Discover More Programs

If you’re a teacher who wants to shape the bigger picture, analyzing educational theories and trends, an online master’s in curriculum and instruction can further your career plus prepare you to work as an academic administrator or instructional coordinator.

According to the Bureau of Labor Statistics, employment for instruction coordinators, who earn a median annual salary of $63,740, is expected to grow by 7% through 2031. In addition, the BLS predicts the job growth for elementary, middle, and high school principals at about 5%, with a median annual salary in 2021 of $98,420.

Most schools estimate this degree takes about one to two years to complete, requiring 30 to 45 credits. Tuition costs per credit can range from about $270 to $1,700. Overall, average tuition for graduate programs during the 2020-21 academic year was $12,394 at public universities and $26,621 at private institutions.

How to Choose an Online Master’s in Curriculum and Instruction Program

Choose your area of study

The first step in choosing an online master’s in curriculum and instruction program is deciding on your career goals. Some students pursue these degrees to earn a doctorate or advance to an administrative role. Others want to specialize in areas such as gifted and talented studies, integrated STEM education, special education, educational technology, early childhood education, mathematics education, or English as a second language. You’ll want to select a school that aligns with your intended path.

Research schools and programs

If you’re pursuing an online master’s in curriculum and instruction to teach, you’ll need a degree from an accredited school to obtain your teaching license. Accreditation ensures that the program meets specific quality educational standards and impacts whether students can receive financial aid and qualify for future job opportunities. As you research schools and programs, check whether they’re accredited through the Council for Higher Education Accreditation and the Council for the Accreditation of Educator Preparation (CAEP).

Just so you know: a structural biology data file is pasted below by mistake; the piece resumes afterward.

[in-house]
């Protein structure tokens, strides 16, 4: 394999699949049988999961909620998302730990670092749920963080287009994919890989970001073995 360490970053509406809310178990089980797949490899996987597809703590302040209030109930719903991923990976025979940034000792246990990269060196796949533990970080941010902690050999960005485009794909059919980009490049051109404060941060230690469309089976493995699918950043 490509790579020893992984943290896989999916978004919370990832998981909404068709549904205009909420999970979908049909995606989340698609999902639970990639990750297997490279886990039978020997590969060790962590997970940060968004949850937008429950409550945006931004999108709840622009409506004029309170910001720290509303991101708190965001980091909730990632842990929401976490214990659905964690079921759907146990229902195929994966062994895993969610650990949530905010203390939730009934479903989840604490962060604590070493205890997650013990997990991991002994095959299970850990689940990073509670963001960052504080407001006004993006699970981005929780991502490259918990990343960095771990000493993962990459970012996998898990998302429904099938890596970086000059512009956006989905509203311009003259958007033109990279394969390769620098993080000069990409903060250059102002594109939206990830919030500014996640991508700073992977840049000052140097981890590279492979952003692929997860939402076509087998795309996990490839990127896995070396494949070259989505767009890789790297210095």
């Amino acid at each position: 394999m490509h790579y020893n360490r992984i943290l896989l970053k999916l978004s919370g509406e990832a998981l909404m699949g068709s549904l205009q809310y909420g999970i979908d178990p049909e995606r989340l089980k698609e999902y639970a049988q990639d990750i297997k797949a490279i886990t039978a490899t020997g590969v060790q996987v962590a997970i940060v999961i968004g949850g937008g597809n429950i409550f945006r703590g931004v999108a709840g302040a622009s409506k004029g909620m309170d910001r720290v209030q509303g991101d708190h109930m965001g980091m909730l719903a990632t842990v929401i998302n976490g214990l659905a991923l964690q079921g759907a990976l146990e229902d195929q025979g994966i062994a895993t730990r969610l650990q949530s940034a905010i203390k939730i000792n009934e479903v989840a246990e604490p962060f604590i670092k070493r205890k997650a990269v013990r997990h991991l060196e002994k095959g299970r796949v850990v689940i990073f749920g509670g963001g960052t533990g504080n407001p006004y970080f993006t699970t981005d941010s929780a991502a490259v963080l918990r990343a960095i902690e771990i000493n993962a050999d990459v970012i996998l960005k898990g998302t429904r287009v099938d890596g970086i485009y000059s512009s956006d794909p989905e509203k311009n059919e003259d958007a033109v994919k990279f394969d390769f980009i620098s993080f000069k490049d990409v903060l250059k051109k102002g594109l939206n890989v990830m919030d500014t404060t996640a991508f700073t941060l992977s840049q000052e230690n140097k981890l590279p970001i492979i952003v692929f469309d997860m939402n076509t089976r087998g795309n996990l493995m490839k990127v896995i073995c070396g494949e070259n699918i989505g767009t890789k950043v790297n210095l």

Aside from checking the school’s accreditation, you’ll also want to learn more about what your student experience will be like, including answers to the following questions:

  • Are classes delivered synchronously, asynchronously, or in a hybrid format?
  • Are there any in-person requirements, such as internships or student teaching?
  • What support services does the school offer for online students?
  • What networking opportunities are available?
  • Who are the faculty, and what are their credentials?

The school’s website, marketing materials, and social media profiles often have this information. Speaking with program representatives can give you answers to your questions as well.

Prepare for tests and applications

Each program’s application requirements and processes vary, so it’s a good idea to confirm with schools before starting your applications. Also, determine if the program has eligibility criteria, such as a minimum undergraduate GPA or a specific bachelor’s degree.

In general, students applying to an online master’s in curriculum and instruction program will have to submit the following:

  • Completed application and fees
  • Official transcripts from previous colleges
  • An updated resume or record of employment history
  • Letter(s) of recommendation from academic and professional references
  • A personal statement or statement of purpose outlining your achievements and plans

Some schools require GRE scores, so if you need to take this standardized test, prepare and sit for the exam while researching schools.

Select your program

There are varying approaches to choosing which programs to apply to. Some students submit multiple applications to boost their odds of acceptance, while others target a single program based on their interests and needs. Whatever path you choose, most schools charge an application fee. That money can add up if you’re applying to several programs. Contact the school to ask about a fee waiver if you need financial assistance with these fees.